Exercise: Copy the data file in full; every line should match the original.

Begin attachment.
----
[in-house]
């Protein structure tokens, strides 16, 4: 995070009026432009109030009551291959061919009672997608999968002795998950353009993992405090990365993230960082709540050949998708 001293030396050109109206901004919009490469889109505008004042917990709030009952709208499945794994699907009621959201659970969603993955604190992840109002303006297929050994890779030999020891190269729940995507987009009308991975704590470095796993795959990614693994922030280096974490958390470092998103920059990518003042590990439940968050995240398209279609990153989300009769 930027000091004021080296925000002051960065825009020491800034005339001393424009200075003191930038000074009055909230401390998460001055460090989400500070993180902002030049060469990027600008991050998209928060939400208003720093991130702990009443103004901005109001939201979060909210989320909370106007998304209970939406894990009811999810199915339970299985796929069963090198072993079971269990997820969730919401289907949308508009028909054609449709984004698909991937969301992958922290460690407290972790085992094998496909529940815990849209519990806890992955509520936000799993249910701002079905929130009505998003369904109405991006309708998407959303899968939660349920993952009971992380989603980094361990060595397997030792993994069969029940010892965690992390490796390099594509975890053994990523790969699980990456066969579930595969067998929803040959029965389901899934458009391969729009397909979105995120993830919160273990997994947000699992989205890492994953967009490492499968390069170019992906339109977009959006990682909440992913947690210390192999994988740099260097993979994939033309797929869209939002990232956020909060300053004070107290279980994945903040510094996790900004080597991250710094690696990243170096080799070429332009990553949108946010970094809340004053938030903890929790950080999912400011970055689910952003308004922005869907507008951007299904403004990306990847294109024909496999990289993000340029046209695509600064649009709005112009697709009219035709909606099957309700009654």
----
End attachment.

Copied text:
[in-house]
């Protein structure tokens, strides 16, 4: 995070009026432009109030009551291959061919009672997608999968002795998950353009993992405090990365993230960082709540050949998708 001293030396050109109206901004919009490469889109505008004042917990709030009952709208499945794994699907009621959201659970969603993955604190992840109002303006297929050994890779030999020891190269729940995507987009009308991975704590470095796993795959990614693994922030280096974490958390470092998103920059990518003042590990439940968050995240398209279609990153989300009769 930027000091004021080296925000002051960065825009020491800034005339001393424009200075003191930038000074009055909230401390998460001055460090989400500070993180902002030049060469990027600008991050998209928060939400208003720093991130702990009443103004901005109001939201979060909210989320909370106007998304209970939406894990009811999810199915339970299985796929069963090198072993079971269990997820969730919401289907949308508009028909054609449709984004698909991937969301992958922290460690407290972790085992094998496909529940815990849209519990806890992955509520936000799993249910701002079905929130009505998003369904109405991006309708998407959303899968939660349920993952009971992380989603980094361990060595397997030792993994069969029940010892965690992390490796390099594509975890053994990523790969699980990456066969579930595969067998929803040959029965389901899934458009391969729009397909979105995120993830919160273990997994947000699992989205890492994953967009490492499968390069170019992906339109977009959006990682909440992913947690210390192999994988740099260097993979994939033309797929869209939002990232956020909060300053004070107290279980994945903040510094996790900004080597991250710094690696990243170096080799070429332009990553949108946010970094809340004053938030903890929790950080999912400011970055689910952003308004922005869907507008951007299904403004990306990847294109024909496999990289993000340029046209695509600064649009709005112009697709009219035709909606099957309700009654």